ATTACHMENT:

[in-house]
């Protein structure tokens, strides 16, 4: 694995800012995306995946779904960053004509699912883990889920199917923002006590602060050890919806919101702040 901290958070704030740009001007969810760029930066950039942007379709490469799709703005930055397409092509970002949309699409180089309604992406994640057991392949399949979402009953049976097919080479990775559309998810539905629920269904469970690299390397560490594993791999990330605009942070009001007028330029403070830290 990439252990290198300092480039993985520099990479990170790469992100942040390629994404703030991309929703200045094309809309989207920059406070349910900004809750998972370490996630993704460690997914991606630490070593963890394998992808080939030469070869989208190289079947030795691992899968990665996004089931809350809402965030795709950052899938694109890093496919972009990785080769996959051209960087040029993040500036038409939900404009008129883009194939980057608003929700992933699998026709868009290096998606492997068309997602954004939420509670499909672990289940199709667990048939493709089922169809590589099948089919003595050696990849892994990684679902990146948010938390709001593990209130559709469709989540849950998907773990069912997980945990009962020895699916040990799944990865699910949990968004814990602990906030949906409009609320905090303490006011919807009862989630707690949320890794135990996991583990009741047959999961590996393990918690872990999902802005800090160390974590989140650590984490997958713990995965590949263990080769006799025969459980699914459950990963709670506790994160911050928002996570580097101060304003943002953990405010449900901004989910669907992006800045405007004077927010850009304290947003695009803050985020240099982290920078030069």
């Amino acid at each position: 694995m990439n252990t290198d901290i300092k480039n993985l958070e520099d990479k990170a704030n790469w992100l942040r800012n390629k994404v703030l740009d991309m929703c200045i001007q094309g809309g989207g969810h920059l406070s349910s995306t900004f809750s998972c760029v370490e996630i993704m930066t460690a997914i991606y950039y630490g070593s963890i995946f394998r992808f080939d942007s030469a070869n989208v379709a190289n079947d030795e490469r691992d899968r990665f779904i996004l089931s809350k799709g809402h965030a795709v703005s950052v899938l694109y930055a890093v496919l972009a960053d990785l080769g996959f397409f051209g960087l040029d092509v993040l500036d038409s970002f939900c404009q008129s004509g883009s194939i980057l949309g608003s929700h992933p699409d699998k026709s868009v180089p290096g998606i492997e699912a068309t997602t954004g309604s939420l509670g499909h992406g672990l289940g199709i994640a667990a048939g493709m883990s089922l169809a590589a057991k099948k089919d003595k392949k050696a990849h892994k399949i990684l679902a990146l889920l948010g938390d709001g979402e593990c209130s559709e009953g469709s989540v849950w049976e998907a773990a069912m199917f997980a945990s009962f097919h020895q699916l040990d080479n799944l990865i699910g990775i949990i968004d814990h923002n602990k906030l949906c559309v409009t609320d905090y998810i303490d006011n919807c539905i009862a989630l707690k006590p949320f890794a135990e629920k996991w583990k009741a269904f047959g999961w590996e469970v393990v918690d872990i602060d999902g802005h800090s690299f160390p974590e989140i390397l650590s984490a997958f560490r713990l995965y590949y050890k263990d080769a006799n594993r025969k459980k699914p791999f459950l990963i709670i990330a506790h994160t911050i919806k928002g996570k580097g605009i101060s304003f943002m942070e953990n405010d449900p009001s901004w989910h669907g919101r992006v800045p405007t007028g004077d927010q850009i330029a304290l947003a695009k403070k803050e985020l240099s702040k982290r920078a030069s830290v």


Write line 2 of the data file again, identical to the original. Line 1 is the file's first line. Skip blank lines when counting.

């Protein structure tokens, strides 16, 4: 694995800012995306995946779904960053004509699912883990889920199917923002006590602060050890919806919101702040 901290958070704030740009001007969810760029930066950039942007379709490469799709703005930055397409092509970002949309699409180089309604992406994640057991392949399949979402009953049976097919080479990775559309998810539905629920269904469970690299390397560490594993791999990330605009942070009001007028330029403070830290 990439252990290198300092480039993985520099990479990170790469992100942040390629994404703030991309929703200045094309809309989207920059406070349910900004809750998972370490996630993704460690997914991606630490070593963890394998992808080939030469070869989208190289079947030795691992899968990665996004089931809350809402965030795709950052899938694109890093496919972009990785080769996959051209960087040029993040500036038409939900404009008129883009194939980057608003929700992933699998026709868009290096998606492997068309997602954004939420509670499909672990289940199709667990048939493709089922169809590589099948089919003595050696990849892994990684679902990146948010938390709001593990209130559709469709989540849950998907773990069912997980945990009962020895699916040990799944990865699910949990968004814990602990906030949906409009609320905090303490006011919807009862989630707690949320890794135990996991583990009741047959999961590996393990918690872990999902802005800090160390974590989140650590984490997958713990995965590949263990080769006799025969459980699914459950990963709670506790994160911050928002996570580097101060304003943002953990405010449900901004989910669907992006800045405007004077927010850009304290947003695009803050985020240099982290920078030069």